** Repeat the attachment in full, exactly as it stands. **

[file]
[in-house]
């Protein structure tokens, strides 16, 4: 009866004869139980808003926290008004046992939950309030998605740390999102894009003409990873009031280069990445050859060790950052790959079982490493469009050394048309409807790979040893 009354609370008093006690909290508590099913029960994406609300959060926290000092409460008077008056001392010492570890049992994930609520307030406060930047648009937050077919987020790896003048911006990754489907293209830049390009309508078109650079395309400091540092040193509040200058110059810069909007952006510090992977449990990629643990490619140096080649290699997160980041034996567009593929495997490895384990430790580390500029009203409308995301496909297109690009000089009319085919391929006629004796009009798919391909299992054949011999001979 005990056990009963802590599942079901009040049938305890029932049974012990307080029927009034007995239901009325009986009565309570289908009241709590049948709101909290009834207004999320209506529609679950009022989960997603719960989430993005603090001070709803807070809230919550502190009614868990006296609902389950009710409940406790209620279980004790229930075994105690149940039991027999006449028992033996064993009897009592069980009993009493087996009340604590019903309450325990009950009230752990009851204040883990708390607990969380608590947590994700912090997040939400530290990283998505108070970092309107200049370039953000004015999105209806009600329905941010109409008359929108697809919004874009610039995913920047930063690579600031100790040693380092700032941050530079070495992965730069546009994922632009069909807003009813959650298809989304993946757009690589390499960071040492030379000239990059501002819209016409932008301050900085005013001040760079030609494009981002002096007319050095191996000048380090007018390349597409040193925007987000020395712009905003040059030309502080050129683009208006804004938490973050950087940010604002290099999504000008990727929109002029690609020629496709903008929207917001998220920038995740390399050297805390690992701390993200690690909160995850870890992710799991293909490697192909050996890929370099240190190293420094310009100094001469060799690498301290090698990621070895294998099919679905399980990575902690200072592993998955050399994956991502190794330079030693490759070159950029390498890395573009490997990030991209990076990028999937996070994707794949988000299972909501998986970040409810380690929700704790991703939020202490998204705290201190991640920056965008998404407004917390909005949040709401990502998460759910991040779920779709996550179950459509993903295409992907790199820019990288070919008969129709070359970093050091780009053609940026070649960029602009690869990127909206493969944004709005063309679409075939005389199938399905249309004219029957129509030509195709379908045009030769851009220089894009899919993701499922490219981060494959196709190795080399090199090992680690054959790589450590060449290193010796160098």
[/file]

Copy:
[in-house]
């Protein structure tokens, strides 16, 4: 009866004869139980808003926290008004046992939950309030998605740390999102894009003409990873009031280069990445050859060790950052790959079982490493469009050394048309409807790979040893 009354609370008093006690909290508590099913029960994406609300959060926290000092409460008077008056001392010492570890049992994930609520307030406060930047648009937050077919987020790896003048911006990754489907293209830049390009309508078109650079395309400091540092040193509040200058110059810069909007952006510090992977449990990629643990490619140096080649290699997160980041034996567009593929495997490895384990430790580390500029009203409308995301496909297109690009000089009319085919391929006629004796009009798919391909299992054949011999001979 005990056990009963802590599942079901009040049938305890029932049974012990307080029927009034007995239901009325009986009565309570289908009241709590049948709101909290009834207004999320209506529609679950009022989960997603719960989430993005603090001070709803807070809230919550502190009614868990006296609902389950009710409940406790209620279980004790229930075994105690149940039991027999006449028992033996064993009897009592069980009993009493087996009340604590019903309450325990009950009230752990009851204040883990708390607990969380608590947590994700912090997040939400530290990283998505108070970092309107200049370039953000004015999105209806009600329905941010109409008359929108697809919004874009610039995913920047930063690579600031100790040693380092700032941050530079070495992965730069546009994922632009069909807003009813959650298809989304993946757009690589390499960071040492030379000239990059501002819209016409932008301050900085005013001040760079030609494009981002002096007319050095191996000048380090007018390349597409040193925007987000020395712009905003040059030309502080050129683009208006804004938490973050950087940010604002290099999504000008990727929109002029690609020629496709903008929207917001998220920038995740390399050297805390690992701390993200690690909160995850870890992710799991293909490697192909050996890929370099240190190293420094310009100094001469060799690498301290090698990621070895294998099919679905399980990575902690200072592993998955050399994956991502190794330079030693490759070159950029390498890395573009490997990030991209990076990028999937996070994707794949988000299972909501998986970040409810380690929700704790991703939020202490998204705290201190991640920056965008998404407004917390909005949040709401990502998460759910991040779920779709996550179950459509993903295409992907790199820019990288070919008969129709070359970093050091780009053609940026070649960029602009690869990127909206493969944004709005063309679409075939005389199938399905249309004219029957129509030509195709379908045009030769851009220089894009899919993701499922490219981060494959196709190795080399090199090992680690054959790589450590060449290193010796160098």